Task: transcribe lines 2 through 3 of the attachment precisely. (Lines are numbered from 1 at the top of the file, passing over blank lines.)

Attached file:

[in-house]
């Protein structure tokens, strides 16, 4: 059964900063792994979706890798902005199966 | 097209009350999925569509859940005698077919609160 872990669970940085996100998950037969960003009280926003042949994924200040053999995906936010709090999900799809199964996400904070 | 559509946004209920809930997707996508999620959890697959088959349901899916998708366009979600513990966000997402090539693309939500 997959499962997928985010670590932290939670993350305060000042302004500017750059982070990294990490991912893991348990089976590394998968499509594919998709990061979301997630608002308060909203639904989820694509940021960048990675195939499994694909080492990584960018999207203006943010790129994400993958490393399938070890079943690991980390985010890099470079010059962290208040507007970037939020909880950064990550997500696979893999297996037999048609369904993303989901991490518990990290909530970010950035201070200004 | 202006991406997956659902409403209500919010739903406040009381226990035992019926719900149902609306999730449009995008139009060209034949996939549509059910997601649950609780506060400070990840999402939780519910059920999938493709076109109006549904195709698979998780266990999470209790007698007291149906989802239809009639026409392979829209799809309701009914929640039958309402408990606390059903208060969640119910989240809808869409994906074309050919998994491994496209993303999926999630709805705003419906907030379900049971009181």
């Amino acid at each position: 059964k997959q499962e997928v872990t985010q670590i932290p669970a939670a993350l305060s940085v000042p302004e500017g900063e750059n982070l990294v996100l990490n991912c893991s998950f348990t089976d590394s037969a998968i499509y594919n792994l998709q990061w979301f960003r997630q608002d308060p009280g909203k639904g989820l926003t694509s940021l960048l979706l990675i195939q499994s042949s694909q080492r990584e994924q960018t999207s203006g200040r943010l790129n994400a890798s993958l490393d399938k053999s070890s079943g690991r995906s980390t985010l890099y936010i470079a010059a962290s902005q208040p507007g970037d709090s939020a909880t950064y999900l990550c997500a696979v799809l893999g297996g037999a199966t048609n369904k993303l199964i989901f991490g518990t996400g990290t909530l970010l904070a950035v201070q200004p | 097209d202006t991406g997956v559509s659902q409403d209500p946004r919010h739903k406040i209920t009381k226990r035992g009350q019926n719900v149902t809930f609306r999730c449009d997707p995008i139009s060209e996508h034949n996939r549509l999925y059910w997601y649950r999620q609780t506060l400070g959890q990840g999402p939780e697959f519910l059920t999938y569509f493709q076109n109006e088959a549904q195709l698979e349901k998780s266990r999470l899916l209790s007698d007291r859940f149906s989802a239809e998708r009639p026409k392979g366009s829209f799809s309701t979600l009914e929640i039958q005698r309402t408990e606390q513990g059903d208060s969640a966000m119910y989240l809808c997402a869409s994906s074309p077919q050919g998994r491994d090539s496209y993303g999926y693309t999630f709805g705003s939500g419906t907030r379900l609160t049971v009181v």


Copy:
């Protein structure tokens, strides 16, 4: 059964900063792994979706890798902005199966 | 097209009350999925569509859940005698077919609160 872990669970940085996100998950037969960003009280926003042949994924200040053999995906936010709090999900799809199964996400904070 | 559509946004209920809930997707996508999620959890697959088959349901899916998708366009979600513990966000997402090539693309939500 997959499962997928985010670590932290939670993350305060000042302004500017750059982070990294990490991912893991348990089976590394998968499509594919998709990061979301997630608002308060909203639904989820694509940021960048990675195939499994694909080492990584960018999207203006943010790129994400993958490393399938070890079943690991980390985010890099470079010059962290208040507007970037939020909880950064990550997500696979893999297996037999048609369904993303989901991490518990990290909530970010950035201070200004 | 202006991406997956659902409403209500919010739903406040009381226990035992019926719900149902609306999730449009995008139009060209034949996939549509059910997601649950609780506060400070990840999402939780519910059920999938493709076109109006549904195709698979998780266990999470209790007698007291149906989802239809009639026409392979829209799809309701009914929640039958309402408990606390059903208060969640119910989240809808869409994906074309050919998994491994496209993303999926999630709805705003419906907030379900049971009181």
């Amino acid at each position: 059964k997959q499962e997928v872990t985010q670590i932290p669970a939670a993350l305060s940085v000042p302004e500017g900063e750059n982070l990294v996100l990490n991912c893991s998950f348990t089976d590394s037969a998968i499509y594919n792994l998709q990061w979301f960003r997630q608002d308060p009280g909203k639904g989820l926003t694509s940021l960048l979706l990675i195939q499994s042949s694909q080492r990584e994924q960018t999207s203006g200040r943010l790129n994400a890798s993958l490393d399938k053999s070890s079943g690991r995906s980390t985010l890099y936010i470079a010059a962290s902005q208040p507007g970037d709090s939020a909880t950064y999900l990550c997500a696979v799809l893999g297996g037999a199966t048609n369904k993303l199964i989901f991490g518990t996400g990290t909530l970010l904070a950035v201070q200004p | 097209d202006t991406g997956v559509s659902q409403d209500p946004r919010h739903k406040i209920t009381k226990r035992g009350q019926n719900v149902t809930f609306r999730c449009d997707p995008i139009s060209e996508h034949n996939r549509l999925y059910w997601y649950r999620q609780t506060l400070g959890q990840g999402p939780e697959f519910l059920t999938y569509f493709q076109n109006e088959a549904q195709l698979e349901k998780s266990r999470l899916l209790s007698d007291r859940f149906s989802a239809e998708r009639p026409k392979g366009s829209f799809s309701t979600l009914e929640i039958q005698r309402t408990e606390q513990g059903d208060s969640a966000m119910y989240l809808c997402a869409s994906s074309p077919q050919g998994r491994d090539s496209y993303g999926y693309t999630f709805g705003s939500g419906t907030r379900l609160t049971v009181v």